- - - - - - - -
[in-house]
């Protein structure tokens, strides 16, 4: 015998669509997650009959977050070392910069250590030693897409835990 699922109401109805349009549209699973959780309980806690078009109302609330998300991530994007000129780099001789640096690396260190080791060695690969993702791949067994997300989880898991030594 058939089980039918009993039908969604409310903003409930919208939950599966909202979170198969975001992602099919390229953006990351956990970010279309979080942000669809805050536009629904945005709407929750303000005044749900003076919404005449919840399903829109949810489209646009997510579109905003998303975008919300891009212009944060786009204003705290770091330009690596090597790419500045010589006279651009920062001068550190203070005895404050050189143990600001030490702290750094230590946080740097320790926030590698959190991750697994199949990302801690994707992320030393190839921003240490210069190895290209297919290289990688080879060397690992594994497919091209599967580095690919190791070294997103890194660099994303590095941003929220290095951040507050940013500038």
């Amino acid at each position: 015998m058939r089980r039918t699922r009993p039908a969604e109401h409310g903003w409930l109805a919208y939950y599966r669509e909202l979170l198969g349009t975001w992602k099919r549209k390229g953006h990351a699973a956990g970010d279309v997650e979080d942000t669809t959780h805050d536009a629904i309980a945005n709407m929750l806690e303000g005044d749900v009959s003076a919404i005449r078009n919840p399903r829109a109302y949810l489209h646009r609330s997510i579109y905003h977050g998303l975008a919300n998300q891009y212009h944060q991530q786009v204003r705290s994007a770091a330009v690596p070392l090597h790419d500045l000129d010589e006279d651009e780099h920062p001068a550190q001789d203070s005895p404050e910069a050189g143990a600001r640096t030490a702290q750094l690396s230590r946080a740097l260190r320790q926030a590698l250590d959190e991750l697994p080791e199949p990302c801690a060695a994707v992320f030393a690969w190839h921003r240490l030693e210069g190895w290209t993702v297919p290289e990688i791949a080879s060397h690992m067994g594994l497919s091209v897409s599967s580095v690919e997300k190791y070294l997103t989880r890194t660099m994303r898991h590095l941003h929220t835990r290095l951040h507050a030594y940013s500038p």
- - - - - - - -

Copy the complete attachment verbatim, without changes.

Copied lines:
[in-house]
């Protein structure tokens, strides 16, 4: 015998669509997650009959977050070392910069250590030693897409835990 699922109401109805349009549209699973959780309980806690078009109302609330998300991530994007000129780099001789640096690396260190080791060695690969993702791949067994997300989880898991030594 058939089980039918009993039908969604409310903003409930919208939950599966909202979170198969975001992602099919390229953006990351956990970010279309979080942000669809805050536009629904945005709407929750303000005044749900003076919404005449919840399903829109949810489209646009997510579109905003998303975008919300891009212009944060786009204003705290770091330009690596090597790419500045010589006279651009920062001068550190203070005895404050050189143990600001030490702290750094230590946080740097320790926030590698959190991750697994199949990302801690994707992320030393190839921003240490210069190895290209297919290289990688080879060397690992594994497919091209599967580095690919190791070294997103890194660099994303590095941003929220290095951040507050940013500038």
């Amino acid at each position: 015998m058939r089980r039918t699922r009993p039908a969604e109401h409310g903003w409930l109805a919208y939950y599966r669509e909202l979170l198969g349009t975001w992602k099919r549209k390229g953006h990351a699973a956990g970010d279309v997650e979080d942000t669809t959780h805050d536009a629904i309980a945005n709407m929750l806690e303000g005044d749900v009959s003076a919404i005449r078009n919840p399903r829109a109302y949810l489209h646009r609330s997510i579109y905003h977050g998303l975008a919300n998300q891009y212009h944060q991530q786009v204003r705290s994007a770091a330009v690596p070392l090597h790419d500045l000129d010589e006279d651009e780099h920062p001068a550190q001789d203070s005895p404050e910069a050189g143990a600001r640096t030490a702290q750094l690396s230590r946080a740097l260190r320790q926030a590698l250590d959190e991750l697994p080791e199949p990302c801690a060695a994707v992320f030393a690969w190839h921003r240490l030693e210069g190895w290209t993702v297919p290289e990688i791949a080879s060397h690992m067994g594994l497919s091209v897409s599967s580095v690919e997300k190791y070294l997103t989880r890194t660099m994303r898991h590095l941003h929220t835990r290095l951040h507050a030594y940013s500038p």